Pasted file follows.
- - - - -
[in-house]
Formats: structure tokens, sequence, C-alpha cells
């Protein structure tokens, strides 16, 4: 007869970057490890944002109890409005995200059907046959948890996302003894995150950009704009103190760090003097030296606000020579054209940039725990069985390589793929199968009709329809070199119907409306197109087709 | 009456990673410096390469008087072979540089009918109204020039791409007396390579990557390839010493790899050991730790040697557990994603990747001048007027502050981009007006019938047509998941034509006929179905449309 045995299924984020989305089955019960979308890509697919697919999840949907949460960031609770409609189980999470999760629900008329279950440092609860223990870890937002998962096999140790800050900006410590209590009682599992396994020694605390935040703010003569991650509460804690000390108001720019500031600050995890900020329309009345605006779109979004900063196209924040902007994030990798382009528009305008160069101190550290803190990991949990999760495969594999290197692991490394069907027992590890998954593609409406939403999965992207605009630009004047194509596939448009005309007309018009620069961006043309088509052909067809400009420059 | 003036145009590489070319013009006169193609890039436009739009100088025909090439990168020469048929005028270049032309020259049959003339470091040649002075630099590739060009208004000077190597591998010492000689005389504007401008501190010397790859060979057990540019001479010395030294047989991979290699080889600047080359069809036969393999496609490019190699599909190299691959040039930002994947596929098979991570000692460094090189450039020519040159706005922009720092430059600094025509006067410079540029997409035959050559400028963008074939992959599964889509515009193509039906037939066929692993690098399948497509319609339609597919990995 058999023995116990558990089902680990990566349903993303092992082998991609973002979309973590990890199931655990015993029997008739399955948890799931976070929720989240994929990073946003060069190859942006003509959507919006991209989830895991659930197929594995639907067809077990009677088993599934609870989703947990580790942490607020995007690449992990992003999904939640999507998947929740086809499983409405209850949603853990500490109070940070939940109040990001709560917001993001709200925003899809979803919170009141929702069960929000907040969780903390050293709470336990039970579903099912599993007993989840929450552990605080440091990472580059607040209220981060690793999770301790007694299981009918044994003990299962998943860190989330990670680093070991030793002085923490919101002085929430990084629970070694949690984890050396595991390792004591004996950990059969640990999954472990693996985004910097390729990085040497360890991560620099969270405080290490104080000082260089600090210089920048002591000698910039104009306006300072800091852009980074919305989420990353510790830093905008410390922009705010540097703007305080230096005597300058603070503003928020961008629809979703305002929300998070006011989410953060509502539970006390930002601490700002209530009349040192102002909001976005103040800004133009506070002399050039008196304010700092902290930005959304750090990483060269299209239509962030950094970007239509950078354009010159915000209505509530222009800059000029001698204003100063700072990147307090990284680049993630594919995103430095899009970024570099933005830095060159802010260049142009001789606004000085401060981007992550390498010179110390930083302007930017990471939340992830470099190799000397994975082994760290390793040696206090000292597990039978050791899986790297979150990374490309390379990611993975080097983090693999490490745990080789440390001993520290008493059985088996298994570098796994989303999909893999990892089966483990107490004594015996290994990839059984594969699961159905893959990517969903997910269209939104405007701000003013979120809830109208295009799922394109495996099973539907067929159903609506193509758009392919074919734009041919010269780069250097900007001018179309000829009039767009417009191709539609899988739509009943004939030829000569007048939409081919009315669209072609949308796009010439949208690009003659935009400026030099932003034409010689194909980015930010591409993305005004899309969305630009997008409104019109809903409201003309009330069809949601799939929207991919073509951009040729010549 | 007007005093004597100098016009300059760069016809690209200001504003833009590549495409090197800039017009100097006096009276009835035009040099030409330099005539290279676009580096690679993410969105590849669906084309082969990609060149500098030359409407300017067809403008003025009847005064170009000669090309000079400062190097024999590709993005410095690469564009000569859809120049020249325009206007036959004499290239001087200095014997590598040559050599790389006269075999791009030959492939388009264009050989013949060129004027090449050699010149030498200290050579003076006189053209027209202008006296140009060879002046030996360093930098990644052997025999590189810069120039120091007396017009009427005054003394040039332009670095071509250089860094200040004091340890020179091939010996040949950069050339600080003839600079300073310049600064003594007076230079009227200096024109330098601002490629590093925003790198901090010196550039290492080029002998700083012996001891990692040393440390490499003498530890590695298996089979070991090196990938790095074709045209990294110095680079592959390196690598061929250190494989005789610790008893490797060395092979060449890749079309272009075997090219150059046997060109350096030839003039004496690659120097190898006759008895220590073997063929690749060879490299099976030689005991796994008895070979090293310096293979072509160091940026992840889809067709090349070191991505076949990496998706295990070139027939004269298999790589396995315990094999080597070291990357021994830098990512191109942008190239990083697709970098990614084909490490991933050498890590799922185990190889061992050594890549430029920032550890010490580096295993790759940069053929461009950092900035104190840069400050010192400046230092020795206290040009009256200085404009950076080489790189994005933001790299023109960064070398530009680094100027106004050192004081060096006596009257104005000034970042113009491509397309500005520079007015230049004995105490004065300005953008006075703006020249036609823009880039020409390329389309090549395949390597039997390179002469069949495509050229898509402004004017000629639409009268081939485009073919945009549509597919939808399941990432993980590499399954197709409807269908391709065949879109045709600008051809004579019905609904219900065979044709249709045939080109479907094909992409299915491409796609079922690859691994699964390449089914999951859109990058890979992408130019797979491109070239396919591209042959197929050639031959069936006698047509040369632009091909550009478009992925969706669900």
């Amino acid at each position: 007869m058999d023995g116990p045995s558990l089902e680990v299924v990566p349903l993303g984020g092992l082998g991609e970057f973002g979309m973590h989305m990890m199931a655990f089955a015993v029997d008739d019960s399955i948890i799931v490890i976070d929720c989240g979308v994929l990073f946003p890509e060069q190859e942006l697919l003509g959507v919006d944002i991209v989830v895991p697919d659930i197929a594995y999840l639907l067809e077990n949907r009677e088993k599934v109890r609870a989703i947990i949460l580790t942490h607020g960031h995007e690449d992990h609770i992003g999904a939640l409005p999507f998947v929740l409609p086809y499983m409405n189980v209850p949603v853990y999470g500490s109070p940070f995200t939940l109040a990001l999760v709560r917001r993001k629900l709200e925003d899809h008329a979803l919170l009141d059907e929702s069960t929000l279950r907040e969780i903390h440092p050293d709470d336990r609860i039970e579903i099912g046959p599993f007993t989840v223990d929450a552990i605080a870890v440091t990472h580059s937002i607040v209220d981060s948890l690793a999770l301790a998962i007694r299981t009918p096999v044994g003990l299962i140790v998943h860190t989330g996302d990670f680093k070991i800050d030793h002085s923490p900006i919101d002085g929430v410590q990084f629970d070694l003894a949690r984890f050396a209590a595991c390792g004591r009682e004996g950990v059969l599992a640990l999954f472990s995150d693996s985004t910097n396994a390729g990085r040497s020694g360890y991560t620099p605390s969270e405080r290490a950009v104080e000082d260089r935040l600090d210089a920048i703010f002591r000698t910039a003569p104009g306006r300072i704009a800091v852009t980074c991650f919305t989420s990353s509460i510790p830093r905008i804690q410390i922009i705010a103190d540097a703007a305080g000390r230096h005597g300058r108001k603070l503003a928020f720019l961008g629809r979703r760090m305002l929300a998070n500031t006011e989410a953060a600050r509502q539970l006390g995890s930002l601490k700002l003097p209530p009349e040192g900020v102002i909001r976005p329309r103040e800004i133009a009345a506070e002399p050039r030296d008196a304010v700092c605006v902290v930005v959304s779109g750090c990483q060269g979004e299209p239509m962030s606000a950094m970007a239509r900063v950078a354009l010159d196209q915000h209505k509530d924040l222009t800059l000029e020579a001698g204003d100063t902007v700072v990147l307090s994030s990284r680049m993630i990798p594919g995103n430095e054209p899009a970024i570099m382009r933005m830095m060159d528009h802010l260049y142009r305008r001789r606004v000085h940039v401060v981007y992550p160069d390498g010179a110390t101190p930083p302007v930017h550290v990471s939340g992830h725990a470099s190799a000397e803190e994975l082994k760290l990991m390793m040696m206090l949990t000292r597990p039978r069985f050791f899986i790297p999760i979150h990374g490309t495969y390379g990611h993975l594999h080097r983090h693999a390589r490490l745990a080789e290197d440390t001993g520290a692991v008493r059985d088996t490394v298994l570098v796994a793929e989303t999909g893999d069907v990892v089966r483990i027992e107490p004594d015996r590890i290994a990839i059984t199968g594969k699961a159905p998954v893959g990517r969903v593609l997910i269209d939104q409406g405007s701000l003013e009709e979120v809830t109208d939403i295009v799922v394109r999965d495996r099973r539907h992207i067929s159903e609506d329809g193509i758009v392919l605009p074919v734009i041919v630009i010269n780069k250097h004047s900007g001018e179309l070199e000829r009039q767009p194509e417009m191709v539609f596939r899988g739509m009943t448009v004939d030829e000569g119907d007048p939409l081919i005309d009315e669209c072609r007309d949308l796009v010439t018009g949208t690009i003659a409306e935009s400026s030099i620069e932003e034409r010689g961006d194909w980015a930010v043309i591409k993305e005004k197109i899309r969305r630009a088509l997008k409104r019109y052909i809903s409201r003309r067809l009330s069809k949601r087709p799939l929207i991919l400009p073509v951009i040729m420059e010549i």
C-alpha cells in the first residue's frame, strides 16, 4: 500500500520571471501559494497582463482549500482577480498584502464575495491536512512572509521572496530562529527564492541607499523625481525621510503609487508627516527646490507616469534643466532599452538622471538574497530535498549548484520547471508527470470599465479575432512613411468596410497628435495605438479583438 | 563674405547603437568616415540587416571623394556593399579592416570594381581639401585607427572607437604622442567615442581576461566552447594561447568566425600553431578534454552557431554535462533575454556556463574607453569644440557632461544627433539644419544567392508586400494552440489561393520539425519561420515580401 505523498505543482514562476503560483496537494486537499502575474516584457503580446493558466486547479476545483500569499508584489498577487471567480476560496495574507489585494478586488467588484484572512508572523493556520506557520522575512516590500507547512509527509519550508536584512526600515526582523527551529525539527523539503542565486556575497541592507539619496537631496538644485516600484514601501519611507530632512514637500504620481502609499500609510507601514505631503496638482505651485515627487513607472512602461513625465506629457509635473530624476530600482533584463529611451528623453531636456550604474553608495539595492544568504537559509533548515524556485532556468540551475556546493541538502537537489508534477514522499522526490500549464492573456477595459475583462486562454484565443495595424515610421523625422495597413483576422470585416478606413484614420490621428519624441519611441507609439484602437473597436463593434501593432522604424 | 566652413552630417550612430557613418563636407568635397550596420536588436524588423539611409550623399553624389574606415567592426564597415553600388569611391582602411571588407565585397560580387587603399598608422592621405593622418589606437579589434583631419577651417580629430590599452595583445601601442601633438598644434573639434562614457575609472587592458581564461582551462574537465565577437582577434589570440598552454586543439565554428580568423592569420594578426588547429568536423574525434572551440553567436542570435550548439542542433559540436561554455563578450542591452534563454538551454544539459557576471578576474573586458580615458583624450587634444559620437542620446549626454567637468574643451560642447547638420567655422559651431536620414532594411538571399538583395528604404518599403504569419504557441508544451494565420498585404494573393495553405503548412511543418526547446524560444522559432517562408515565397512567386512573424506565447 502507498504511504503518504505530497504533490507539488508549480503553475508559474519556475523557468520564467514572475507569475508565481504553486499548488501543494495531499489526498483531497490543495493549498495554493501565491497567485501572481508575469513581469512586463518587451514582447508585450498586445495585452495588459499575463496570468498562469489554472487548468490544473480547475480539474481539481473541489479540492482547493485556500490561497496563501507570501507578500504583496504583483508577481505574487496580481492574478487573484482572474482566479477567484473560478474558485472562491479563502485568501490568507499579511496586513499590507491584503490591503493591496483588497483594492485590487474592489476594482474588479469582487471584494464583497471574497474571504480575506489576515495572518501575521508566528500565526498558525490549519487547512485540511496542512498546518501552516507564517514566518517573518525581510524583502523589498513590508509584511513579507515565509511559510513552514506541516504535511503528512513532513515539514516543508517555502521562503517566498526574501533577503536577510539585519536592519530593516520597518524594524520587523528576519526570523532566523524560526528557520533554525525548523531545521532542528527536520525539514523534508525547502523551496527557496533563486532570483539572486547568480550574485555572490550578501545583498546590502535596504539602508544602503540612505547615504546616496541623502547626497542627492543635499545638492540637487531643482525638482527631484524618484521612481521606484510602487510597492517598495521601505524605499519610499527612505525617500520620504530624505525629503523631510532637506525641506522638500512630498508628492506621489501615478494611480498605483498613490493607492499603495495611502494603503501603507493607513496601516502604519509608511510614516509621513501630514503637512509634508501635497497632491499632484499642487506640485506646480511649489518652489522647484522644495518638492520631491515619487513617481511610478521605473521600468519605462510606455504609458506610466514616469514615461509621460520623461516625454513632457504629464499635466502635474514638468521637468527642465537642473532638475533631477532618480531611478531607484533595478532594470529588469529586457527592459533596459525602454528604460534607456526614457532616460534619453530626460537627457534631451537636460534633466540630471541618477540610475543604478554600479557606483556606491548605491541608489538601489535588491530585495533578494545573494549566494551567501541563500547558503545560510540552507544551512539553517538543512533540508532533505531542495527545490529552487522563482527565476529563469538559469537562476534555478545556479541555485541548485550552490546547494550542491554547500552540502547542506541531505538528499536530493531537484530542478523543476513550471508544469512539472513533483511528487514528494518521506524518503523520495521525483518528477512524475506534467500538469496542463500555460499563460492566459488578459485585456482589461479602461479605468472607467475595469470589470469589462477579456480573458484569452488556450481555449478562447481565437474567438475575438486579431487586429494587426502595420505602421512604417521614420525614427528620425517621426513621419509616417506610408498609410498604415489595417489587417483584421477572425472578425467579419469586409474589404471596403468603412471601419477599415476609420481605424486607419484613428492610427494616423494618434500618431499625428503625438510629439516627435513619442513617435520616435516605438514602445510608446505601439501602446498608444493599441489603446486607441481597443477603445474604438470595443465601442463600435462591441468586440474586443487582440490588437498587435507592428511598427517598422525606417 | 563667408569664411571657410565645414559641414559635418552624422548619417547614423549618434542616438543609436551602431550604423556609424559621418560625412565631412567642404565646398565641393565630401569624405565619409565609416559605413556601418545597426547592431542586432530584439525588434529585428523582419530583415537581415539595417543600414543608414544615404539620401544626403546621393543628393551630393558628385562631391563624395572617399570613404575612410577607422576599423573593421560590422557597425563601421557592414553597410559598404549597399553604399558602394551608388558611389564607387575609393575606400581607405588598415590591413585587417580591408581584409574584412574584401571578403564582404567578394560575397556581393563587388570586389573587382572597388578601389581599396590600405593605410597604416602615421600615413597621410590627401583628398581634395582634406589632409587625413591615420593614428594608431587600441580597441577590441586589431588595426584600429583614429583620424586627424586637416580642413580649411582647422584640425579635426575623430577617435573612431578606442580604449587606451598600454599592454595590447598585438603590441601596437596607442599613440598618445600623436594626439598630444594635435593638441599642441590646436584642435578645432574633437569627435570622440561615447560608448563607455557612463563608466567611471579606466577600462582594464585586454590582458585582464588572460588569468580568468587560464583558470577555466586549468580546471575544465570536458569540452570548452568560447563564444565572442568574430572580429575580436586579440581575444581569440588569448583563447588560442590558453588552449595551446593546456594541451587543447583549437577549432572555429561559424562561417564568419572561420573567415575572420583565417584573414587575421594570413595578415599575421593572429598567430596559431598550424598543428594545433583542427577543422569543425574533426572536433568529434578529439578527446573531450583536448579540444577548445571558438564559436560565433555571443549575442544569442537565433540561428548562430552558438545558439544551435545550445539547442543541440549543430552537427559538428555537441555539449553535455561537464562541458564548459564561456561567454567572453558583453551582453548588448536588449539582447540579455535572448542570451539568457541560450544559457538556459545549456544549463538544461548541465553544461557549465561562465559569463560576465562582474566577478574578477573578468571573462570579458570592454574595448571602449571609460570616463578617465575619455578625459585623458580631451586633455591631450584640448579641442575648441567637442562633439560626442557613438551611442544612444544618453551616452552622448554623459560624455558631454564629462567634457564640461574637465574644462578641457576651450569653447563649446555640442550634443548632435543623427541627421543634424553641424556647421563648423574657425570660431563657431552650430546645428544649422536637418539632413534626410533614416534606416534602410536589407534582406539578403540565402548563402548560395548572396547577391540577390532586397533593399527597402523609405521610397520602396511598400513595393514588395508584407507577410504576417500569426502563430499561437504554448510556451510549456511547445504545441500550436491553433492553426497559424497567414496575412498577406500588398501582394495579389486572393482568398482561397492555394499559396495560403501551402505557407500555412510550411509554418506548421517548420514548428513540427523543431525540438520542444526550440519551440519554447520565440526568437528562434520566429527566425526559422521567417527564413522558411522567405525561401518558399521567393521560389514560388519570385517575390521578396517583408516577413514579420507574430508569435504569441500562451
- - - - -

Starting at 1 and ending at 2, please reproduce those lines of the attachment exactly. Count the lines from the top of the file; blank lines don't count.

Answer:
[in-house]
Formats: structure tokens, sequence, C-alpha cells